• The most clueless people I've ever met working with IT, are those that work with the company's security. They have an exact set of rules to follow, and nothing else.

      ...which is why it's important to have an outside body accrediting degrees, to discourage meaningless diploma mills.

      • and to stop the idea of college for all.

        We need more trade / tech schools that are NOT TIED to the DEGREE system.

    • by Teun (17872)
      Indeed, knowledge is not always up to expectations and need.

      But then what you seem to forget is from new computers the BIOS has all but disappeared and has been replaced by something called UEFI.
      You should update your knowledge starting by something like this [kubuntuforums.net]:

      Just Google who is Steve Riley and you'll be a little smarter.

    • I agree you're not going to teach someone to be a hacker / cracker unless they have that innate talent and interest. That's true for a lot things. Athletics certainly involves some things that can't be taught. You CAN start with a strong, athletic kid who knows nothing about about football and TEACH him the game, the techniques, and the skills. Same thing with cracking. Starting with a cunning, devious kid who knows little about computers, you can teach them to look for unvalidated input, etc. the sa

  • Bizarre (Score:5, Insightful)

    by AmiMoJo (196126) * <mojo @ w orld3.net> on Sunday August 03, 2014 @05:39PM (#47595511) Homepage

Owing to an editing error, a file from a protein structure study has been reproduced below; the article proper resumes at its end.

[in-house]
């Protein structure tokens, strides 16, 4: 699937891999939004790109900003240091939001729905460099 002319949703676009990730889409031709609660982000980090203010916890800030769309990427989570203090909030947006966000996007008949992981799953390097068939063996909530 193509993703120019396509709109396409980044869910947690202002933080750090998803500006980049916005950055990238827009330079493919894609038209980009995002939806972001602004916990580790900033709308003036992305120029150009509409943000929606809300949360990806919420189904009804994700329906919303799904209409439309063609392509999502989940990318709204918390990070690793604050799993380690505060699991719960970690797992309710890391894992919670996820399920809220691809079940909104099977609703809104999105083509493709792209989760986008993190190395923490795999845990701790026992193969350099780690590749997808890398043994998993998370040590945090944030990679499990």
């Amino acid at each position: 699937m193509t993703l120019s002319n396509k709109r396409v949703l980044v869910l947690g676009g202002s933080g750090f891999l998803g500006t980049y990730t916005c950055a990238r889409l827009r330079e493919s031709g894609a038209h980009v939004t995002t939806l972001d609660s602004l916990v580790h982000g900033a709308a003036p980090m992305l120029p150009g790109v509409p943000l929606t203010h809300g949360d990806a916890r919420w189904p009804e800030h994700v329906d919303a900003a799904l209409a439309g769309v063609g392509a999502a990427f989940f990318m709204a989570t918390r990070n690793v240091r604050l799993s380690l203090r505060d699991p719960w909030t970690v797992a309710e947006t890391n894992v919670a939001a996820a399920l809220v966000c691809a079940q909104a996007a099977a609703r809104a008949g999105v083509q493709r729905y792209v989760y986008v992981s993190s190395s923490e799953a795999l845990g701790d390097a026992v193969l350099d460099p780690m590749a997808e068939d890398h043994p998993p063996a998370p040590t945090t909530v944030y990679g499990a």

It's like the Mafia certifying degrees in extortion and smuggling, or drug cartels certifying degrees in meth amphetamine production.

    They were caught breaking the law multiple times and without remorse, yet carry on like nothing has changed.

    • by Anonymous Coward

      I think a degree in extortion endorsed by the Mafia would be a pretty good degree don't you?
      Would you prefer a degree in cyber security endorsed by a bingo club?

  • by Blue Stone (582566) on Sunday August 03, 2014 @06:50PM (#47595813) Homepage Journal

    Francis Maude (the minister setting this up) - "Through the excellent work of GCHQ, in partnership with other government departments, the private sector and academia, we are able to counter threats and ensure together we are stronger and more aware."

    And if the spy agencies are the threat? Who will protect us from those who wish to protect us?

    Perhaps the course will be teaching people how to evade the mass surveillance of GCHQ and their pals at the NSA? Seems unlikely!

    • by coofercat (719737)

      Yeah, we sort of need "The Only University Masters course NOT certified by GCHQ" ;-)

      Come to think of it, if there were such an online course, I'd probably take it...

  • by relisher (2955441) on Sunday August 03, 2014 @07:26PM (#47595941)
    Funny that the GCHQ would certify programs that *in theory* should help companies protect themselves from the spying of the GCHQ.
  • Module 1) Welcome to Cybersecurity

    Module 2) Catching Julian Assange

    Module 3) Not going after easyTree ...

  • ... could work from home?

  • The same agency will certify companies[1]. For a fee[2]. And an agreement that you forward all vuln reports to their spooks[3].
    1. [1] - http://www.cesg.gov.uk/service... [cesg.gov.uk]
    2. [2] - http://www.cesg.gov.uk/service... [cesg.gov.uk]
    3. [3] - http://www.cesg.gov.uk/service... [cesg.gov.uk]